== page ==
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THE LIGHT PRINCESS (10)

2006-08-28 23:14

    Look at the Moon

    Early the next morning the prince set out to look for something to eat, which he soon found at a forester's hut, where for many following days he was supplied with all that a brave prince could consider necessary. And having plenty to keep him alive for the present, he would not think of wants not yet in existence. Whenever Care intruded, this prince always bowed him out in the most princely manner. When he returned from his breakfast to his watch-cave, he saw the princess already floating about in the lake, attended by the king and queen whom he knew by their crowns-and a great company in lovely little boats, with canopies of all the colours of the rainbow, and flags and streamers of a great many more. It was a very bright day, and soon the prince, burned up with the heat, began to long for the cold water and the cool princess. But he had to endure till twilight; for the boats had provisions on board, and it was not till the sun went down that the gay party began to vanish. Boat after boat drew away to the shore, following that of the king and queen, till only one, apparently the princess's own boat, remained. But she did not want to go home even yet, and the prince thought he saw her order the boat to the shore without her. At all events, it rowed away; and now, of all the radiant company, only one white speck remained. Then the prince began to sing. And this is what he sung:-

    "Lady fair, Swan-white, Lift thine eyes, Banish night By the might Of thine eyes. Snowy arms, Oars of snow, Oar her hither, Plashing low. Soft and slow, Oar her hither. Stream behind her O'er the lake, Radiant whiteness! In her wake Following, following for her sake. Radiant whiteness! Cling about her, Waters blue; Part not from her, But renew Cold and true Kisses round her. Lap me round, Waters sad, That have left her. Make me glad, For ye had Kissed her ere ye left her." Before he had finished his song, the princess was just under the place where he sat, and looking up to find him. Her ears had led her truly. "Would you like a fall, princess?" said the prince, looking down.

    "Ah! there you are! Yes, if you please, prince," said the princess, looking up.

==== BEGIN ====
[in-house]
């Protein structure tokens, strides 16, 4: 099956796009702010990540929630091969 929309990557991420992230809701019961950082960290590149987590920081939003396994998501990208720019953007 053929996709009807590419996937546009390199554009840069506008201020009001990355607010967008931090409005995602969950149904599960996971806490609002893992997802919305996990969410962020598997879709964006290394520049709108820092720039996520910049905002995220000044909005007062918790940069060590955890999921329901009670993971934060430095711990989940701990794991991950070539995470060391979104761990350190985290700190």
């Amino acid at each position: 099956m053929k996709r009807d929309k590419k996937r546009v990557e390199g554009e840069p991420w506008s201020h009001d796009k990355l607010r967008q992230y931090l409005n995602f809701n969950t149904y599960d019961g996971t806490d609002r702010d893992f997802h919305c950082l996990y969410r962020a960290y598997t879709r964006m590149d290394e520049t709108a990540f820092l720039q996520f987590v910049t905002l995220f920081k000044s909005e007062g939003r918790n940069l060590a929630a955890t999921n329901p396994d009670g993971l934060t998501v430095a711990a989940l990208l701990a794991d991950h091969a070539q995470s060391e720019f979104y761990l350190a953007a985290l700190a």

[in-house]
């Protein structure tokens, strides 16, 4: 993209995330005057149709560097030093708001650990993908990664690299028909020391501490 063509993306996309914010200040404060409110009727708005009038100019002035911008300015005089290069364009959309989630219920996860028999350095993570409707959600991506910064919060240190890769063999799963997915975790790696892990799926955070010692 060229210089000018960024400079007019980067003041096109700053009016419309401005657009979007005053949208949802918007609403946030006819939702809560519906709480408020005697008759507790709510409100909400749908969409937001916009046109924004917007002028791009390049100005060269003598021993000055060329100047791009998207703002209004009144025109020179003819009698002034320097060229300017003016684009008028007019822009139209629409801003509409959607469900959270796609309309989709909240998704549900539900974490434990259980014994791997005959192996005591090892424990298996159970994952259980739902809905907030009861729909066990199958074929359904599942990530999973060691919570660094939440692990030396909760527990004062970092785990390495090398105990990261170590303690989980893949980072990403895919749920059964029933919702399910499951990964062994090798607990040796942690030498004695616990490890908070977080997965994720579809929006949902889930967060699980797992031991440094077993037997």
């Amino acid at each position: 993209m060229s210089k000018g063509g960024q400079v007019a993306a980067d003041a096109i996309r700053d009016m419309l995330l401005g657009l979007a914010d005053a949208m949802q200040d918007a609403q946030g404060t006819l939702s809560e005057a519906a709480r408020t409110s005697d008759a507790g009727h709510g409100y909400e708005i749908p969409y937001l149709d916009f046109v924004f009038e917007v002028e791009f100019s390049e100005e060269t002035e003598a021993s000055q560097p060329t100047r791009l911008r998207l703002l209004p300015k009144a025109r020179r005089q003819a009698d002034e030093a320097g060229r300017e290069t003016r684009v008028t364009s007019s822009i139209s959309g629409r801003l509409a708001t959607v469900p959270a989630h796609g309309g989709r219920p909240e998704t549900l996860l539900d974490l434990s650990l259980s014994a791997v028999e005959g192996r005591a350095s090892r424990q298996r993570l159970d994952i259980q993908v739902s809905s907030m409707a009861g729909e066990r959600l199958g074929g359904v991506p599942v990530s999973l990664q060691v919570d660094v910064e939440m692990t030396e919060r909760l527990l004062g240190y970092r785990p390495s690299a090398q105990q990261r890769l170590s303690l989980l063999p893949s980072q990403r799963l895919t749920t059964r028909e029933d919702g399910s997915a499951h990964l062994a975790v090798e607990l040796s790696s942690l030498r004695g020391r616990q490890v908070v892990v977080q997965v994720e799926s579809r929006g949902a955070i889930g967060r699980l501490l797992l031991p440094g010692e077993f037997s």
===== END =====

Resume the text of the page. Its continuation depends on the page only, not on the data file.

"How do you know I am a prince, princess?" said the prince.

    "Because you are a very nice young man, prince," said the princess.

    "Come up then, princess."

    "Fetch me, prince."

    The prince took off his scarf, then his sword-belt, then his tunic, and tied them all together, and let them down. But the line was far too short. He unwound his turban, and added it to the rest, when it was all but long enough; and his purse completed it. The princess just managed to lay hold of the knot of money, and was beside him in a moment. This rock was much higher than the other, and the splash and the dive were tremendous. The princess was in ecstasies of delight, and their swim was delicious.

    Night after night they met, and swam about in the dark clear lake; where such was the prince's gladness, that (whether the princess's way of looking at things infected him, or he was actually getting light-headed) he often fancied that he was swimming in the sky instead of the lake. But when he talked about being in heaven, the princess laughed at him dreadfully.

    When the moon came, she brought them fresh pleasure. Everything looked strange and new in her light, with an old, withered, yet unfading newness. When the moon was nearly full, one of their great delights was, to dive deep in the water, and then, turning round, look up through it at the great blot of light close above them, shimmering and trembling and wavering, spreading and contracting, seeming to melt away, and again grow solid. Then they would shoot up through the blot; and lo! there was the moon, far off, clear and steady and cold, and very lovely, at the bottom of a deeper and bluer lake than theirs, as the princess said.

    The prince soon found out that while in the water the princess was very like other people. And besides this, she was not so forward in her questions or pert in her replies at sea as on shore. Neither did she laugh so much; and when she did laugh, it was more gently. She seemed altogether more modest and maidenly in the water than out of it.

    But when the prince, who had really fallen in love when he fell in the lake, began to talk to her about love, she always turned her head towards him and laughed. After a while she began to look puzzled, as if she were trying to understand what he meant, but could not——revealing a notion that he meant something. But as soon as ever she left the lake, she was so altered, that the prince said to himself, "If I marry her, I see no help for it: we must turn merman and mermaid, and go out to sea at once."

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